If you are a quilter, you know the quest.  You have tools and feet that help you to measure the exactness of your 1/4 in seam.  You already know that a fraction of a sliver off here, means a big mess over there.  And you have a seam ripper for just such occasions.

Last summer at Bernina University, Bernina introduced a new foot called the  97 or 97D.  For the uninitiated, “D” stands for dual feed to be used on those machines which include dual feed.

It is a 1/4 in piecing foot engineered specifically to improve the piecing accuracy of 9 mm machines.

Sewing machines have differing lengths between the feed dogs.  Most standard machines are 5.5 mm.  Any 1/4 in. foot on that machine covers both feed dogs nicely and your small quilt pieces don’t slip.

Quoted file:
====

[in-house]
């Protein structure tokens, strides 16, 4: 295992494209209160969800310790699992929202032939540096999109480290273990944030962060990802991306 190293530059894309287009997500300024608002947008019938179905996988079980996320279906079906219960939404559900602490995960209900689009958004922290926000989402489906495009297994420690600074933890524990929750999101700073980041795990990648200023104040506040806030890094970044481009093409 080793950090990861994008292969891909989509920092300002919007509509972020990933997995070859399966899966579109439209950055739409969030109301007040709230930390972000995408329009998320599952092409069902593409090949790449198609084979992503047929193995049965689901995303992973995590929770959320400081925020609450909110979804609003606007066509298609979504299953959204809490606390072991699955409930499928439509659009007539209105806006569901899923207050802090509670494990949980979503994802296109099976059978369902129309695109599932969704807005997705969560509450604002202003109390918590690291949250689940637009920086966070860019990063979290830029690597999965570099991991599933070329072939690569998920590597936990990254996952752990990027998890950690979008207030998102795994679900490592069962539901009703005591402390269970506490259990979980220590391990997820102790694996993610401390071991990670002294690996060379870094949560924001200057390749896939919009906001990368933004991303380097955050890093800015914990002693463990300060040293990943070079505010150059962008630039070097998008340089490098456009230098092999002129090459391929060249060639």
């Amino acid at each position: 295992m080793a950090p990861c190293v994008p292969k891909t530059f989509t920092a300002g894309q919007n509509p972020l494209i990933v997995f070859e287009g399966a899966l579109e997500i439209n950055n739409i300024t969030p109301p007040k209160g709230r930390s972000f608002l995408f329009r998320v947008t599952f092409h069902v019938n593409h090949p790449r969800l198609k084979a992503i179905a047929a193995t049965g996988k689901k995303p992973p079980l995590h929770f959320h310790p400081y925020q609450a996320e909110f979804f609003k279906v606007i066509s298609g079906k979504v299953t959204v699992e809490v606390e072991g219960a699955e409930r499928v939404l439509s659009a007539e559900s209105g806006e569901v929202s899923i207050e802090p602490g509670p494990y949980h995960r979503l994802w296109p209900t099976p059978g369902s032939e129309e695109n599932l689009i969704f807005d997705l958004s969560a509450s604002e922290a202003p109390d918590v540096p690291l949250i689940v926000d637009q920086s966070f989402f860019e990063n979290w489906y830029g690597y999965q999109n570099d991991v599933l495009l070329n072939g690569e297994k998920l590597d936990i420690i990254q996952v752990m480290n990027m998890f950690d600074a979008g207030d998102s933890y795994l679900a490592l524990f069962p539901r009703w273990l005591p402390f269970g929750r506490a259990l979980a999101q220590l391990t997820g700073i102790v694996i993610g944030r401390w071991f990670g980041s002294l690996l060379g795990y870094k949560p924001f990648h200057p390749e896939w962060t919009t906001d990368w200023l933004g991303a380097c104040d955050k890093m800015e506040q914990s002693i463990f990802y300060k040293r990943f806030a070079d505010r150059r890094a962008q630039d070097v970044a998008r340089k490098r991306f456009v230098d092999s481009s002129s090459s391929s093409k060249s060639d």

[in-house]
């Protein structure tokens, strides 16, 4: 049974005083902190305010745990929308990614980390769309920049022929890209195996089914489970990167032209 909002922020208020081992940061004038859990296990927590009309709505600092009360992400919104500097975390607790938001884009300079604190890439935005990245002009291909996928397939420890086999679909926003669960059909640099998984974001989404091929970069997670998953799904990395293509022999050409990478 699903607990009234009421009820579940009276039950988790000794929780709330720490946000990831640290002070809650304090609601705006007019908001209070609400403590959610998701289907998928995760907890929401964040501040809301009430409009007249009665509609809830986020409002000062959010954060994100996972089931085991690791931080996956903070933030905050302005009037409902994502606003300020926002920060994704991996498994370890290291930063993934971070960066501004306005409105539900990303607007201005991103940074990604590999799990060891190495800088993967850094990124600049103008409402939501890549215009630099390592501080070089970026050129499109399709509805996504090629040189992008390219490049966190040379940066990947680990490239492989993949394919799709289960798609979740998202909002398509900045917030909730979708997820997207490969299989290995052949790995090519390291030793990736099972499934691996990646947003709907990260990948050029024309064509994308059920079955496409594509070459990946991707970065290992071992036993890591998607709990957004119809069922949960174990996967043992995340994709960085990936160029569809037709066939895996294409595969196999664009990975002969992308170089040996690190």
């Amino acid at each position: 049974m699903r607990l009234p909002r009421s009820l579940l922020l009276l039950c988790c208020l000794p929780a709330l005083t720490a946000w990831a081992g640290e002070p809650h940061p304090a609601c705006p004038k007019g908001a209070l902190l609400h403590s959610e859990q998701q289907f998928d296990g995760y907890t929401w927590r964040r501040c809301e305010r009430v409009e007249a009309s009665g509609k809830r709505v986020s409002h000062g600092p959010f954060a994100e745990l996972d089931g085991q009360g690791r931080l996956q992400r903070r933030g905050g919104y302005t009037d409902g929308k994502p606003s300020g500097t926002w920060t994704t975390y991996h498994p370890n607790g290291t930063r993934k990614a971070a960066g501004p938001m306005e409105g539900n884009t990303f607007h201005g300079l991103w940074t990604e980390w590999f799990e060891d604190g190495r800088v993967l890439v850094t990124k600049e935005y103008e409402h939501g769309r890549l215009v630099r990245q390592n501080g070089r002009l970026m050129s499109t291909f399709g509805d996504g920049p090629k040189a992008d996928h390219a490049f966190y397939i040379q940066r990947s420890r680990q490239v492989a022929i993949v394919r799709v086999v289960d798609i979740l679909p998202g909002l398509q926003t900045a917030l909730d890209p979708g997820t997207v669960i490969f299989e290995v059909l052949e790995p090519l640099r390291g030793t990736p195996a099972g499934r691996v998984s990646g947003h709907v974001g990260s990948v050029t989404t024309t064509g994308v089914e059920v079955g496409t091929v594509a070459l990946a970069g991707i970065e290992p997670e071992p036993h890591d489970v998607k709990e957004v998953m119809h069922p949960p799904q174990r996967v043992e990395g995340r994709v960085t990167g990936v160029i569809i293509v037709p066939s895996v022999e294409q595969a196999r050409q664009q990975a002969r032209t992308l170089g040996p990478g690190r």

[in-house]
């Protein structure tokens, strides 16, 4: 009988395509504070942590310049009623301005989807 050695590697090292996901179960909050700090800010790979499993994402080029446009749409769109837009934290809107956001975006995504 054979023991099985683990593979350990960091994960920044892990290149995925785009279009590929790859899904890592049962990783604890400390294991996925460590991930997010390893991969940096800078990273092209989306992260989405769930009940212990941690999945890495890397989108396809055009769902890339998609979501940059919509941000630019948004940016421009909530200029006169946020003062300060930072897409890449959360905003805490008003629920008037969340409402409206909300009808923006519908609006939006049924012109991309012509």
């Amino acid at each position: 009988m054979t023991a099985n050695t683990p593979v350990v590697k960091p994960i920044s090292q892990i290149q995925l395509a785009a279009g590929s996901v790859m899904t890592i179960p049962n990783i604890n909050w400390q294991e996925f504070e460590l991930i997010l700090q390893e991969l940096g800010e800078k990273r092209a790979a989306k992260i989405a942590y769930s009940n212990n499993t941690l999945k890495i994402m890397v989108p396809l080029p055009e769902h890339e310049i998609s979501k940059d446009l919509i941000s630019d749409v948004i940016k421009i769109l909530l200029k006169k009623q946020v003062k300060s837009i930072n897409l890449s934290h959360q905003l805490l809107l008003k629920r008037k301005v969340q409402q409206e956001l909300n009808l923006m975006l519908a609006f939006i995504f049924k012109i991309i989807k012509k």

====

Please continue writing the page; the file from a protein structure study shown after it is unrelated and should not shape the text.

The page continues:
But other machines have 7mm or 9mm opening for their stitches.  Bernina makes many machines that are 9mm.  While it’s not a huge problem for most people, it can be troublesome when working with tiny pieces.  They can get pulled down into the machine causing a real mess.  Also, a standard 1/4 in foot does not rest completely on the 9mm feed dogs, giving us less control than we would like.

Hence, the introduction of this new foot.

IMG_3202You can see the previous 1/4 in. piecing foot, 37D, is much narrower than the new foot.  The 97D allows the foot to sit directly on both feed dogs of a 9mm machine, which can only mean more accurate piecing.

When this foot was announced at BU, the crowd exploded in cheers.